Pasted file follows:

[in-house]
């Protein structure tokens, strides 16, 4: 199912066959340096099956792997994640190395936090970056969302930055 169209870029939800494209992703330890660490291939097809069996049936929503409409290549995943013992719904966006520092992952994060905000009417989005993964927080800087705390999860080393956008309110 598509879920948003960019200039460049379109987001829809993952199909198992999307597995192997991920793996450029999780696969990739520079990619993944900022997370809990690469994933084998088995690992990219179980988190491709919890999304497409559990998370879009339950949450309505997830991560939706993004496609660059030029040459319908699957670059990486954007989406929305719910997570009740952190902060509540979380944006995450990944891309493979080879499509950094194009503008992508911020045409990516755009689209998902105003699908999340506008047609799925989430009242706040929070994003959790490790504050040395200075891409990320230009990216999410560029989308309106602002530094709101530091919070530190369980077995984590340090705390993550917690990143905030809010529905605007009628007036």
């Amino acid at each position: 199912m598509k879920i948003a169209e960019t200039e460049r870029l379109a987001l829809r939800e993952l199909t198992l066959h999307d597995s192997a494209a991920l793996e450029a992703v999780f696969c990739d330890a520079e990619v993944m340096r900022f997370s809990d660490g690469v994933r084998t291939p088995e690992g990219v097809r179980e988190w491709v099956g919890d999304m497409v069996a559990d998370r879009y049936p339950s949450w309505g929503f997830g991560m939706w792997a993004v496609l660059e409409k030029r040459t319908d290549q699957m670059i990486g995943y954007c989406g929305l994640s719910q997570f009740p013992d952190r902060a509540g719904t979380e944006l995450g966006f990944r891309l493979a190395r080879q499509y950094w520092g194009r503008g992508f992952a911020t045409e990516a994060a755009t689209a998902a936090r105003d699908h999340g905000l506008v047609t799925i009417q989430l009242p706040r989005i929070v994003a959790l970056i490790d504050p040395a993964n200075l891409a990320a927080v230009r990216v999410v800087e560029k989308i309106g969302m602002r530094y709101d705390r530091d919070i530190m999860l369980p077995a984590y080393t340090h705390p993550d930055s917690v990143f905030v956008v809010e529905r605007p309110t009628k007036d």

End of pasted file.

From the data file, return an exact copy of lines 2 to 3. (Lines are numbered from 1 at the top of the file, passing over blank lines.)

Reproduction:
């Protein structure tokens, strides 16, 4: 199912066959340096099956792997994640190395936090970056969302930055 169209870029939800494209992703330890660490291939097809069996049936929503409409290549995943013992719904966006520092992952994060905000009417989005993964927080800087705390999860080393956008309110 598509879920948003960019200039460049379109987001829809993952199909198992999307597995192997991920793996450029999780696969990739520079990619993944900022997370809990690469994933084998088995690992990219179980988190491709919890999304497409559990998370879009339950949450309505997830991560939706993004496609660059030029040459319908699957670059990486954007989406929305719910997570009740952190902060509540979380944006995450990944891309493979080879499509950094194009503008992508911020045409990516755009689209998902105003699908999340506008047609799925989430009242706040929070994003959790490790504050040395200075891409990320230009990216999410560029989308309106602002530094709101530091919070530190369980077995984590340090705390993550917690990143905030809010529905605007009628007036």
């Amino acid at each position: 199912m598509k879920i948003a169209e960019t200039e460049r870029l379109a987001l829809r939800e993952l199909t198992l066959h999307d597995s192997a494209a991920l793996e450029a992703v999780f696969c990739d330890a520079e990619v993944m340096r900022f997370s809990d660490g690469v994933r084998t291939p088995e690992g990219v097809r179980e988190w491709v099956g919890d999304m497409v069996a559990d998370r879009y049936p339950s949450w309505g929503f997830g991560m939706w792997a993004v496609l660059e409409k030029r040459t319908d290549q699957m670059i990486g995943y954007c989406g929305l994640s719910q997570f009740p013992d952190r902060a509540g719904t979380e944006l995450g966006f990944r891309l493979a190395r080879q499509y950094w520092g194009r503008g992508f992952a911020t045409e990516a994060a755009t689209a998902a936090r105003d699908h999340g905000l506008v047609t799925i009417q989430l009242p706040r989005i929070v994003a959790l970056i490790d504050p040395a993964n200075l891409a990320a927080v230009r990216v999410v800087e560029k989308i309106g969302m602002r530094y709101d705390r530091d919070i530190m999860l369980p077995a984590y080393t340090h705390p993550d930055s917690v990143f905030v956008v809010e529905r605007p309110t009628k007036d």